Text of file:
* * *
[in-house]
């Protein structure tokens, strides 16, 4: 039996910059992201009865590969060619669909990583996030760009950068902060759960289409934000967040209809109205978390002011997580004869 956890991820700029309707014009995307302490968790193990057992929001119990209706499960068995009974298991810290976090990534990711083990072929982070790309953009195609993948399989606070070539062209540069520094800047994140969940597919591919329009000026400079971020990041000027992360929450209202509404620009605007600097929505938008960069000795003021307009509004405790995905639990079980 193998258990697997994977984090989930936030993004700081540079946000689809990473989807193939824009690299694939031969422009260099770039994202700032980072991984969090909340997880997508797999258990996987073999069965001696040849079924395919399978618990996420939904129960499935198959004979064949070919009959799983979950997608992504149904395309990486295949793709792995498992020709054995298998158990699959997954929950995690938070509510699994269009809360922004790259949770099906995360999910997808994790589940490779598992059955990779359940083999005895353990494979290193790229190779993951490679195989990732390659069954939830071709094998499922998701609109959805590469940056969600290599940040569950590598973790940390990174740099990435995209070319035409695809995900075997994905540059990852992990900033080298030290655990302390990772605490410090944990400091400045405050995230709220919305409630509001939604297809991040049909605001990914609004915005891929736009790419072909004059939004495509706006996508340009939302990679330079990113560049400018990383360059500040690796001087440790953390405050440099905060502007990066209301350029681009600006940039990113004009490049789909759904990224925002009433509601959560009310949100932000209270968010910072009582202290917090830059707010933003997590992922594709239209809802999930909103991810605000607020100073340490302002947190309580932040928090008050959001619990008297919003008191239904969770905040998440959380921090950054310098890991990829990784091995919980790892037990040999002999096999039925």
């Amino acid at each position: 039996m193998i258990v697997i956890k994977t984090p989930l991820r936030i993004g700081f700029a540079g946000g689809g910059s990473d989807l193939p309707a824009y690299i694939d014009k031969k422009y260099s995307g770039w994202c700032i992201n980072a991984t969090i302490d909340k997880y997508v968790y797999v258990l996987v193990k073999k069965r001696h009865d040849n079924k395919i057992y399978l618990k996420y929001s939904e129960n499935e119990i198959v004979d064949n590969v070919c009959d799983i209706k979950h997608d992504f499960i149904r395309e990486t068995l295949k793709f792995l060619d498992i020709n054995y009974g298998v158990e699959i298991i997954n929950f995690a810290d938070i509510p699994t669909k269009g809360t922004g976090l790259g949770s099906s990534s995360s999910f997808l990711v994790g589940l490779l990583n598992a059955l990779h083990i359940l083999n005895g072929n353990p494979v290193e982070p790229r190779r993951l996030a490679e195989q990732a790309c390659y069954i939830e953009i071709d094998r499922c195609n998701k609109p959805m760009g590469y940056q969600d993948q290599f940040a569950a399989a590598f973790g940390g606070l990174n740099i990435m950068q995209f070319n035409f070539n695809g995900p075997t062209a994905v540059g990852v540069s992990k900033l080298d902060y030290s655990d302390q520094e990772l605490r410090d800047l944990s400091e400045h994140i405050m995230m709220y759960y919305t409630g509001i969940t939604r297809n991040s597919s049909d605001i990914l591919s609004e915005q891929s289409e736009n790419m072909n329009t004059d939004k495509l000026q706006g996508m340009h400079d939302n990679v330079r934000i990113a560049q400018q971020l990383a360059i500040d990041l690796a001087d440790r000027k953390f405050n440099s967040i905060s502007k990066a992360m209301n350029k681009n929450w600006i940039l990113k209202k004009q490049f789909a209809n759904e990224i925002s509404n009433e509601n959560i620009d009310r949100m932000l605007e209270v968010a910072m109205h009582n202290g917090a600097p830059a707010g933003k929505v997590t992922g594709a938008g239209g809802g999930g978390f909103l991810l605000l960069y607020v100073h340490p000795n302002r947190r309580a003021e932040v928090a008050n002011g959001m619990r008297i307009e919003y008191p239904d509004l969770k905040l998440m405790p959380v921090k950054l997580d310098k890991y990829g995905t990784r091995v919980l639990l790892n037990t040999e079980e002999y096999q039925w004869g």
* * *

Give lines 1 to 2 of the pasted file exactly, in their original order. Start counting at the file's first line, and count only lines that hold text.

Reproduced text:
[in-house]
């Protein structure tokens, strides 16, 4: 039996910059992201009865590969060619669909990583996030760009950068902060759960289409934000967040209809109205978390002011997580004869 956890991820700029309707014009995307302490968790193990057992929001119990209706499960068995009974298991810290976090990534990711083990072929982070790309953009195609993948399989606070070539062209540069520094800047994140969940597919591919329009000026400079971020990041000027992360929450209202509404620009605007600097929505938008960069000795003021307009509004405790995905639990079980 193998258990697997994977984090989930936030993004700081540079946000689809990473989807193939824009690299694939031969422009260099770039994202700032980072991984969090909340997880997508797999258990996987073999069965001696040849079924395919399978618990996420939904129960499935198959004979064949070919009959799983979950997608992504149904395309990486295949793709792995498992020709054995298998158990699959997954929950995690938070509510699994269009809360922004790259949770099906995360999910997808994790589940490779598992059955990779359940083999005895353990494979290193790229190779993951490679195989990732390659069954939830071709094998499922998701609109959805590469940056969600290599940040569950590598973790940390990174740099990435995209070319035409695809995900075997994905540059990852992990900033080298030290655990302390990772605490410090944990400091400045405050995230709220919305409630509001939604297809991040049909605001990914609004915005891929736009790419072909004059939004495509706006996508340009939302990679330079990113560049400018990383360059500040690796001087440790953390405050440099905060502007990066209301350029681009600006940039990113004009490049789909759904990224925002009433509601959560009310949100932000209270968010910072009582202290917090830059707010933003997590992922594709239209809802999930909103991810605000607020100073340490302002947190309580932040928090008050959001619990008297919003008191239904969770905040998440959380921090950054310098890991990829990784091995919980790892037990040999002999096999039925």